Promise Error Handling in JavaScript

I’ve been neck deep in asynchronous JavaScript.

Here is a quick test (for my future self). Consider the following code. The URL is purposefully invalid to throw a fetch error. What do you think the output will be?

Note: all examples are using the Deno runtime. Other JavaScript environments may not support top-level await. The general principles are the same regardless.

const url = 'htp:/domain.whoops!';

console.log('Start');

try {
  await fetch(url);
} catch {
  console.log('catch 1');
}

await fetch(url).catch(() => {
  console.log('catch 2');
});

try {
  await fetch(url).catch(() => {
    console.log('catch 3');
  });
} catch {
  console.log('catch 4');
}

try {
  fetch(url).catch(() => {
    console.log('catch 5');
  });
} catch {
  console.log('catch 6');
}

try {
  fetch(url);
} catch {
  console.log('catch 7');
}

console.log('End');

Don’t scroll down too far if you don’t want to see the answer.

Ready?

The script outputs:

catch 1
catch 2
catch 3
End
catch 5
[error]

Bonus points if you got the “End” in the correct order.

The error comes from the last fetch that is never caught. The parent try block and following code executes before the promise throws an error.

Basically if you await a promise returning function the parent try block handles the error. If you don’t await you must chain .catch() to handle the error. Even if the parent try block is still in scope. For example:

const wait = (ms) =>
  new Promise((resolve) => setTimeout(resolve, ms));

const asyncFun = async () => {
  await wait(100);
  throw new Error();
};

try {
  asyncFun();
  console.log('A');
  await wait(1000);
  console.log('B');
} catch {
  console.log('C');
}

The script only outputs “A” before the error kills it. The error from asyncFun is not handled even though the try block is still running. So either await and try/catch the promise or .catch() it.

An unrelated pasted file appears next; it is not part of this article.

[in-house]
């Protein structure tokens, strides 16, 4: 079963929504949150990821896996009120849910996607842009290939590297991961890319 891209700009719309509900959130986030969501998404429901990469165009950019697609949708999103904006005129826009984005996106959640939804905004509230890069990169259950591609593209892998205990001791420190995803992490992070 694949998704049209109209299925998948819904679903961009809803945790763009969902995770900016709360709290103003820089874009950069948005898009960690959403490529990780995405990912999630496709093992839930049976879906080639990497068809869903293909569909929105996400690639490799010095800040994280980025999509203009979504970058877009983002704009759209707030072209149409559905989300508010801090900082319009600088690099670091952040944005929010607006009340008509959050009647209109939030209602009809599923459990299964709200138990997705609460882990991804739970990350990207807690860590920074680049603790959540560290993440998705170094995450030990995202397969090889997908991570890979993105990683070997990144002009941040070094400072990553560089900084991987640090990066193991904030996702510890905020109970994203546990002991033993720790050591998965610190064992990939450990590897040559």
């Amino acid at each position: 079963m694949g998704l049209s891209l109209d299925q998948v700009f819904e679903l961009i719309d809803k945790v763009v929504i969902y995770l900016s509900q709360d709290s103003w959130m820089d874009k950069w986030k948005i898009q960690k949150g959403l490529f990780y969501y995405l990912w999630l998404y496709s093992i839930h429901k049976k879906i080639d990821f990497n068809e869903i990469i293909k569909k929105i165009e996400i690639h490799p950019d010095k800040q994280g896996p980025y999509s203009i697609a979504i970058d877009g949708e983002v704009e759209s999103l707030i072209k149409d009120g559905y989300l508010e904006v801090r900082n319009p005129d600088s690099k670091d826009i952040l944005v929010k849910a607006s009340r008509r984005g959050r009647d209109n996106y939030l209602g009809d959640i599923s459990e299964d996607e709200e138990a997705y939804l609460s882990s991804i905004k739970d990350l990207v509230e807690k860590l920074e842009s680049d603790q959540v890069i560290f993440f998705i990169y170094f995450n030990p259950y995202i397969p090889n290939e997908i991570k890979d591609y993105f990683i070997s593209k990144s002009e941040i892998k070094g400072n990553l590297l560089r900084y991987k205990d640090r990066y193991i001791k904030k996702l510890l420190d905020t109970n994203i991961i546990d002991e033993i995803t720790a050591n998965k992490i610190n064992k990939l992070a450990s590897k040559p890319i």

(Interestingly Bun/WebKit does output “B” after the error…)

You don’t have to catch it immediately.

const wait = (ms) =>
  new Promise((resolve) => setTimeout(resolve, ms));

const random = (min, max) =>
  1000 * Math.floor(Math.random() * max + min);

const meaningOfLife = async () => {
  console.log('calculating answer');
  await wait(random(1, 5));
  throw new Error();
};

const answer = meaningOfLife();

await wait(1000);
console.log('going for coffee');
await wait(1000);
console.log('still waiting');
await wait(1000);

try {
  await answer;
} catch {
  console.log('42');
}

Does it output “42”? Sometimes! The meaningOfLife function takes between one and five seconds before it throws an error. The script waits three seconds before attempting to catch any errors.

You could replace the last try block with:

console.log(
  await answer.catch(() => '42')
);

It’s the same effect. We’ve created a race condition bug. Probably best to avoid this pattern entirely!

(Again Bun/WebKit continues despite the error and outputs “42”, curious…)

These are contrived examples but it’s easy to make similar mistakes in the real world. Especially with functions like fetch that take an undetermined amount of time to resolve. You might have a service running for weeks until a remote endpoint goes down causing a fetch error. Then you realise wrapping everything like this is not bulletproof:

try { /* [...] */ } catch { console.log(`😏`); }

Today’s lesson is do one of the following:

  • await promises in a try/catch block
  • chain .catch() immediately

Otherwise you cannot guarantee to catch an error. How and where is a combination of preferred coding style and execution order. There are nuances if you want to add finally into the mix. If you know why WebKit doesn’t exit after the error please let me know @dbushell I have no idea!

Buy me a coffee! Support me on Ko-fi